Hornbills appear in my area just about every day and while it’s not too difficult to capture them perched a TV antenna or on a roof but really the challenge is to frame them in a natural environment. You’re welcome to try your luck in Kampong Sungai Bera but be warned, this area has recently been occupied by a number of new Chinese residents most of whom have not one but a number of dogs. For the life of me I cannot understand how they put up with so much barking day and night it’s ridiculous and how inconsiderate and complete disregard of the noises emanating from their homes!

    I have also seen hornbills on trees just outside the Shell Refinery/Kampong Baru. On a number of occassions when I was on the road heading to town, I came across a pair in flight and it was a lovely sight (dangerous to look at birds while driving!).

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  4. Looks like an Oriental pied hornbill…. Great pictures!

    Thanks! Indeed, after checking a number of discussion sites, this one appears to be an Oriental pied. An adult of this type has a casque (a knob on top of the large, long bill) which is yellow-white and the male has a larger casque few black marks while a female has a smaller casque with more black marks.

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  5. Dr. Charles & the others would be so delighted seeing upon these pics =D

    The hornbills are remarkably one of the most beautiful creatures found in Brunei. Nice shots you got there Jan.

    Btw, mind telling me when will you upload the Egret pics you took in Seria yesterday?

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  6. Wow the last shot is really awesome! If you are really interested in taking more hornbill-in-flight photos, I’d reckon you to drop by Bukit Patoi Forest Reserve in Temburong.

    A covert visit to Temburong forestry is in the pipeline though not exclusively to photograph birds.

    And Jan, I hope you’ll upload the photos of yesterday’s birdwatching outing. Cheers. =)

    Post-processing of the photos from the outing is complete. Selected images are posted.

    Dr. Charles & the others would be so delighted seeing upon these pics =D The hornbills are remarkably one of the most beautiful creatures found in Brunei. Nice shots you got there Jan.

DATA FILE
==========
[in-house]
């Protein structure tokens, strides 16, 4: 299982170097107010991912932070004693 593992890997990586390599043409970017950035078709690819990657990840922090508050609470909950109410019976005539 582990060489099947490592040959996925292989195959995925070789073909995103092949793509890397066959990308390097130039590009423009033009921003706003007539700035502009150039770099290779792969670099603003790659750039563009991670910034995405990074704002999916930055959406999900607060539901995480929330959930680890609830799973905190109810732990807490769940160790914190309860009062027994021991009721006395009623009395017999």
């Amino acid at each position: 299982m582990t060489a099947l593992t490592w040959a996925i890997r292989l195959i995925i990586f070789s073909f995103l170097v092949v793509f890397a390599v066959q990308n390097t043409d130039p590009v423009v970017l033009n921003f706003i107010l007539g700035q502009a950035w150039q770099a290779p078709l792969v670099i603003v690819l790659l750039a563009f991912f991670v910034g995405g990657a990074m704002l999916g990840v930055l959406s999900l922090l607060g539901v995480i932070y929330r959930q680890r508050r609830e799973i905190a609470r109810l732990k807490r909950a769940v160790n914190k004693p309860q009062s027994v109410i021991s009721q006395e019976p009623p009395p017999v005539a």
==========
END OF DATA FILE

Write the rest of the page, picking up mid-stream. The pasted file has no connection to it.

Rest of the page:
Thanks! Luck = Opportunity + Preparation. I had the opportunity and was prepared to seize the moment. Therefore I am lucky to live here but fear that futher housing development in the area will eventually drive them away. I am beginning to understand how environmentalists feel about the effects modernization has on what’s left of our heritage.

    Btw, mind telling me when will you upload the Egret pics you took in Seria yesterday?

    By egret, I take it you’re referring to the panic flying moments. I have post-processed and uploaded one here:

    http://shimworld.com/images/egrets-panic.jpg

    On Jan 30, 2008 I captured my first picture of the egrets in panic flight as I moved nearer to the nodding donkey but they apparently found me too close for comfort.

    http://www.shimworld.com/images/oiltownbirds.jpg

    You are welcome to save this image as a desktop wallpaper or for personal viewing. I would like to remind viewers that all photographs are protected by the copyright laws of Brunei Darussalam. Do I hear a chuckle?🙂 Yes, the law exists and there are consequences:

    COPYRIGHT. LOST IN TRANSLATION

    A STEP IN THE RIGHT DIRECTION

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  7. The last shot against the blue sky really shows up the magnificent colours of this beautiful bird. A perfect piece for a Brunei avian stamp, perhaps?

    Yes. In a span of several seconds, shot at 5 fps, photos went from so-so against the white clouds to a oh-my-god nice against the blue sky and the midday sun helped provide the necessary back lighting to show the prominence and contrast of the white wing feathers!

    Having my work showcased on a national stamp isn’t a bad idea although I’ve yet to see stamps acknowledging the copyright owner unlike our DST Prepaid Cards. But it would be a honour all the same.

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  8. lovely photos, a bird in flight has always proved to be an intriguing concept. and seeing them both in there presence and through photography brings forth that thrill of freedom that my eyes adore each time. even when driving (though dangerous) i find myself staring passionately at a bird either perched or in it glorious display of free will.

    i have to say Jan, these photos are one of the best i have ever seen on birds on a whole and truly one of my favorite articles here in your world, keep up the good work.

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  9. Phew! One of the many reasons to take that 40 minute (yes, driving at a safe speed) drive to KB … the birds in flight shots are just too cool!😀

    And didn’t know there are a lot of bird watchers here in Brunei …

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  10. a bird in flight has always proved to be an intriguing concept. and seeing them both in there presence and through photography brings forth that thrill of freedom that my eyes adore each time.